Steven Gray, a graduate student of Roloff’s, has been reviewing data and conducting field work to assess environmental damage from the swine.

"What we’re seeing is that feral swine have a larger home range than we anticipated,” Gray said. “Michigan doesn’t have a lot of pigs relative to other states, so they have more room to roam. They like woody wetland areas where they can wallow in the mud, and we see large spots where they’ve rooted for grubs or other food. Just a few pigs can do a massive amount of damage, and we’re trying to quantify that.”

To further track feral swine locations, University of Michigan-Flint scientists are using environmental DNA. The technology allows researchers to take samples of water or soil, for example, and test for the presence of feces, urine or other traces of the pigs. This will help researchers determine if feral swine have been truly removed from a given location.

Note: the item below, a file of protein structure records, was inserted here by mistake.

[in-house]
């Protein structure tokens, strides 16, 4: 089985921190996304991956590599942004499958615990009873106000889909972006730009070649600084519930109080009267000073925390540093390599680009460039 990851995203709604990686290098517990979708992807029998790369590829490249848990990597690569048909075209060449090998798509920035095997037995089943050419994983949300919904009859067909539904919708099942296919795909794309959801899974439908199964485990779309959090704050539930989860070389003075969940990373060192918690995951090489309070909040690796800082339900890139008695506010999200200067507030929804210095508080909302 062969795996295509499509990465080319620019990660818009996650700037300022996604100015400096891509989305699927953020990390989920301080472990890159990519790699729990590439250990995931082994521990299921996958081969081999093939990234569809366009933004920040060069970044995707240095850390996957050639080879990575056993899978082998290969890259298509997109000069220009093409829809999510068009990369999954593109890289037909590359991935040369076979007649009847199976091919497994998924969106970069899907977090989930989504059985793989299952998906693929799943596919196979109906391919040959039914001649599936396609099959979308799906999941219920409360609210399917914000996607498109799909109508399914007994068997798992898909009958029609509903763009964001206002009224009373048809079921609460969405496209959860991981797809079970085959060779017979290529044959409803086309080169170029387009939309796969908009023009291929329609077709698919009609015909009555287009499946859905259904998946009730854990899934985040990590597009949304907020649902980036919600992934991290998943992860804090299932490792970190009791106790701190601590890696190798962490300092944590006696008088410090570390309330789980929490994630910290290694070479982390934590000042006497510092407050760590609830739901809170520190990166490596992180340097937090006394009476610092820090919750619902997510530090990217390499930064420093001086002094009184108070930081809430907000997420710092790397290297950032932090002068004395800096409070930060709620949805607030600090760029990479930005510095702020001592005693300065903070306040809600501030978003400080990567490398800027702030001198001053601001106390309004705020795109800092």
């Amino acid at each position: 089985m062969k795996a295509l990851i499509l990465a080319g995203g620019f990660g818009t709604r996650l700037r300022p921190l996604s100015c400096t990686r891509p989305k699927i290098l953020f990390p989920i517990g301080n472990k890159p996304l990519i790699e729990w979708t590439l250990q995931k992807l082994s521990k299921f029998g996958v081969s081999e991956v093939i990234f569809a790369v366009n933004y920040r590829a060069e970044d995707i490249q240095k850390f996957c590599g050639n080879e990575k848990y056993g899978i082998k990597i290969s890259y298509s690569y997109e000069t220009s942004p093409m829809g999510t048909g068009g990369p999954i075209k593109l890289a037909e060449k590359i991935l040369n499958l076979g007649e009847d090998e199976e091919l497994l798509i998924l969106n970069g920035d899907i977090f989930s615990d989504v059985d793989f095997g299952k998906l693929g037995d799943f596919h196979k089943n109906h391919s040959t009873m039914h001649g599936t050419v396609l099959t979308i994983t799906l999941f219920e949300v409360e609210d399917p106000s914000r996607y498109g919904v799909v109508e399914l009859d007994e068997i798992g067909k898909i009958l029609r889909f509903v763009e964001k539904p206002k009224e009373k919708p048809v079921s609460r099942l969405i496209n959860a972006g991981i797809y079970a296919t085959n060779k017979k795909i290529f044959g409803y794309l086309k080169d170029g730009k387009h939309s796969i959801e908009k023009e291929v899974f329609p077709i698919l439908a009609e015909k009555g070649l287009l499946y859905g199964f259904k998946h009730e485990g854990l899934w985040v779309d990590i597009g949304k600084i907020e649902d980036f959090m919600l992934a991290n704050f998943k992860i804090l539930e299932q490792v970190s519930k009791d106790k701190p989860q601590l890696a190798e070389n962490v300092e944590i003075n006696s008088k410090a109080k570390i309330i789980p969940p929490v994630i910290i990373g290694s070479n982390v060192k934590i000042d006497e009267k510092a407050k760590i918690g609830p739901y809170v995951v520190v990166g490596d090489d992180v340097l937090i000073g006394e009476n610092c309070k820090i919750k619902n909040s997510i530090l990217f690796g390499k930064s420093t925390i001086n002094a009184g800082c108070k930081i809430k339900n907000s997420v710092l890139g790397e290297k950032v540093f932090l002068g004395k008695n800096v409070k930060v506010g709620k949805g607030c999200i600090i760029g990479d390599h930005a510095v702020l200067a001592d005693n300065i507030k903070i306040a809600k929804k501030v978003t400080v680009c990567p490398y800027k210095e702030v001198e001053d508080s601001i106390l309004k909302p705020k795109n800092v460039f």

In addition to funding research, Michigan has taken steps to curb the feral swine population with assistance from the public. The state enacted an invasive species order in 2011 that prohibits the possession of Russian boar. Furthermore, residents with a valid hunting license are allowed to shoot feral pigs on sight while hunting. Also, private property owners don’t need a license if shooting on their property.

“Pig hunting is engrained in the culture of many southern states, but in Michigan we already have a variety of larger game animals for hunting such as turkey, deer and bear,” Roloff said. “With feral swine, we run the risk of upsetting the balance of our ecosystems and potentially causing a lot of environmental damage, while also presenting health risks. Great progress has already been made to get rid of feral swine in Michigan, so we need to continue that momentum.”

ENSURING SUCCESS FOR AN ICONIC SPECIES